That complexity is exactly what Boaz plays on in the scene at the city gate in chapter 4. As Boaz had told Ruth, there was a kinsman closer than he was. To get that nearer relative out of the way, Boaz handles the man in a very clever fashion. Though the man was eager to add to his real estate holdings by purchasing the land of Naomi’s dead husband, he didn’t want to jeopardize his own estate by marrying Ruth. So he gladly and freely gave up his rights as kinsman redeemer. With the blessings of the city elders, Boaz is given permission to marry Ruth.
That might have been the end of the story, if legalities were the issue. But the real issue is not legal; it is genealogical. That’s where the whole story is headed. That’s why the lectionary reading omits most of chapters 3 and 4; it wants to get us to the marriage and the sexual union and the birth of a male heir. “So Boaz took Ruth, and she became his wife. Then he went in to her.” And a child was conceived.
But the writer of the story wanted us to know that the Lord, Yahweh, has been behind and in all the scenes of this story. He/she does this by explicitly mentioning Yahweh in these last verses. “And the Lord enabled her to conceive, and she gave birth to a son.” She who was unable to conceive for ten years with her first husband, Mahlon, gives birth to a son immediately with her second husband. But it wasn’t just Boaz’s virility; it was Yahweh’s power, as it was with Sarah and Rachel, Hannah and Elizabeth, and, of course, the Virgin Mary. Clearly, this is a special child.
The women in the city know that. “Praise be to Yahweh who this day has not left you without a kinsman redeemer.” They mean more than they know, for this boy will be not only Ruth’s kinsman redeemer, but also the redeemer of Israel and the world. What the women wish for this child will come true in ways they couldn’t imagine. “May he become famous throughout Israel!” And the blessing he will give to his mother will extend to Israel and the whole world by way of his grandson and the ultimate Son of David. “He will renew your life and sustain you in your old age.”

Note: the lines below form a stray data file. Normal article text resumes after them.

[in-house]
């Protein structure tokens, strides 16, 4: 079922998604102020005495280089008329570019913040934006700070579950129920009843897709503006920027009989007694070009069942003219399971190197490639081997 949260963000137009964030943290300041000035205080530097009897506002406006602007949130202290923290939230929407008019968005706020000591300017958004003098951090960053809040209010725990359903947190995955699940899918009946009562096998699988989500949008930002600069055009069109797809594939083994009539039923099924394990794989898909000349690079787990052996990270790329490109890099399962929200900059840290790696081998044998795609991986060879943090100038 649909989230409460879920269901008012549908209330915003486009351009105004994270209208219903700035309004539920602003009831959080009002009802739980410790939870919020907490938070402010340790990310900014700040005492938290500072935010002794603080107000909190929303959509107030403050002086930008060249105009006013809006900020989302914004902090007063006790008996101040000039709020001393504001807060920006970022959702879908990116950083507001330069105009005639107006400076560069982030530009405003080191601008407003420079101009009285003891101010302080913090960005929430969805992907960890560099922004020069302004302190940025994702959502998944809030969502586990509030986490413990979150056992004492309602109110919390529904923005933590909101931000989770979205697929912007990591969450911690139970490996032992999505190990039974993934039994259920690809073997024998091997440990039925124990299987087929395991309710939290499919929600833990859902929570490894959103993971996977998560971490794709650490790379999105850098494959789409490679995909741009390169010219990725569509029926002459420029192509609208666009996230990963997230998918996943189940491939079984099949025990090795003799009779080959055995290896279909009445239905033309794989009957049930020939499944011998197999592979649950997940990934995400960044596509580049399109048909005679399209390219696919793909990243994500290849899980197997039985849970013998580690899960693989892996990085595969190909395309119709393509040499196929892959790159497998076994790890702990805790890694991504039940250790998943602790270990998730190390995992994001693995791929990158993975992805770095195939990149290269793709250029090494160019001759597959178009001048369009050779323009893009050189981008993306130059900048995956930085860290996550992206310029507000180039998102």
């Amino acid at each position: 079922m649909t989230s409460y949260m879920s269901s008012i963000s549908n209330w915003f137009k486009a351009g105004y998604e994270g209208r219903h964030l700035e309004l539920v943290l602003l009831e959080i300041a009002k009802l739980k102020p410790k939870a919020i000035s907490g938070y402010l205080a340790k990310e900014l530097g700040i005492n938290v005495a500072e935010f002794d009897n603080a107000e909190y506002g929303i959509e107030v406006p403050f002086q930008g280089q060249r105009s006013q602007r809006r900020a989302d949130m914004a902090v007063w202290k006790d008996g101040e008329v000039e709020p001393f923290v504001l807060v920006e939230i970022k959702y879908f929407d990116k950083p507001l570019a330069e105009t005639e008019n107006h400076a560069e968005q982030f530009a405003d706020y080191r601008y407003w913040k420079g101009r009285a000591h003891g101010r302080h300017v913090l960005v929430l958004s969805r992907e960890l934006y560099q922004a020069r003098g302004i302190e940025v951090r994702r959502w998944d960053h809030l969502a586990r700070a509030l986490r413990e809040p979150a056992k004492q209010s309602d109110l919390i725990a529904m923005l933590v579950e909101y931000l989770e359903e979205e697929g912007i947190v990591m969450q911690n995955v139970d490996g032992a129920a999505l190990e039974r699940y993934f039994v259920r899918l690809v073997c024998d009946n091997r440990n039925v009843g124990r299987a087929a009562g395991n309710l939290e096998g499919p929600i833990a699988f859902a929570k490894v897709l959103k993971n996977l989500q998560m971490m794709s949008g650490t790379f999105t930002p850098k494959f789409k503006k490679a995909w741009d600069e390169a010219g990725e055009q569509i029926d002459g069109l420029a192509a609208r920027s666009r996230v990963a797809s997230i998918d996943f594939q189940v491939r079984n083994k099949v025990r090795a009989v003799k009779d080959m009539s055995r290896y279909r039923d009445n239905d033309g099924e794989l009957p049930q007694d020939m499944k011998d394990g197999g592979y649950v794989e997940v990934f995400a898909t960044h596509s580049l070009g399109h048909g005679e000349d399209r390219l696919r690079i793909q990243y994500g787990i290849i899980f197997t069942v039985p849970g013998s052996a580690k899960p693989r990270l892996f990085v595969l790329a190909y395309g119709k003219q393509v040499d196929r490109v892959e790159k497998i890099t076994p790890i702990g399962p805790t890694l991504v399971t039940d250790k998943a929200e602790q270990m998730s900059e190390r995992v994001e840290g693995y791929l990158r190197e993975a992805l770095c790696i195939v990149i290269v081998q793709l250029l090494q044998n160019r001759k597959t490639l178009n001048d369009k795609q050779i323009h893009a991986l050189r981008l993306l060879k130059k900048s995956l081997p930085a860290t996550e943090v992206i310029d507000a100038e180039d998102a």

Naomi doesn’t understand the depth of all those words yet. All she knows is that her emptiness has been filled again. The woman who had nothing at the beginning of the story now has a grandson in her arms. The woman who said, “the Lord’s hand has gone out against me,” is now experiencing the Lord’s gracious hand. What an encouragement to all the empty handed women and men among God’s people. In your hopelessness, there is a kinsman redeemer who will restore your life in ways you can’t imagine.
That general message of hope becomes distinctively messianic in the last words of our text, when, out of the blue, our writer announces that the child born to Ruth and Naomi is the grandfather of David. Oh, so that’s what this story is about in the long run. That’s why it is in the Hebrew Bible. It tells the story of Israel’s greatest king, a king who came from God’s gracious hand at a time when Israel was at its lowest, like Naomi. What a message for Israel in the time of the divided Kingdom, in the depression of the Babylonian exile, in the doldrums of the intertestamental period, in the agony of the Roman occupation. You can trust that Yahweh is working behind the scenes to provide a kinsman redeemer who will restore your life to fullness again.
Then, in the fullness of time, a virgin conceived and bore a son, and his name was called Immanuel. As expected, he was born in the little town of Bethlehem. (Micah 5:2) Once again, the “house of food” was filled with the Bread of Life. The God who secured the line of David in a most unexpected way in this story of Ruth has now secured the throne of David in an even more unexpected way. The inclusion of a Moabitess in the line of the Messiah anticipated the birth of a Jewish baby who would become the Savior of the World. He would save the world in a most unexpected way, by humbling himself and becoming a servant and dying on a cross. No wonder the son of Ruth was called Obed, which means servant. As the Servant Songs of Isaiah say, the Servant will carry our sins to the cursed cross in order to give us life abundant forevermore (see especially Isaiah 53).
The message of hope to all the Naomi’s of the world, to the nation of Israel, and to the world is heard in the words of the women’s chorus surrounding a stunned but happy Naomi: “Praise be to Yahweh, who this day has not left you without a kinsman redeemer.” His name is Obed. His name is David. His name is Jesus.
The recent spate of sexual assault allegations against important men (Weinstein, Spacey, Rose, Kavanaugh, et al) and the resultant tsunami of outrage among women leading to the birth of the #metoo movement stand in sharp contrast to the nobility, decency and purity we see in this story. There is no bashfulness about sex in the story of Ruth and Boaz, but it is all so proper and legal and, well, covenantal. Sex figures prominently in the story of redemption, culminating in the story of the Virgin Birth of Jesus, but it’s not about lust or abuse. It’s about men and women acknowledging their sexuality, but channeling it into the God-ordained institution of marriage.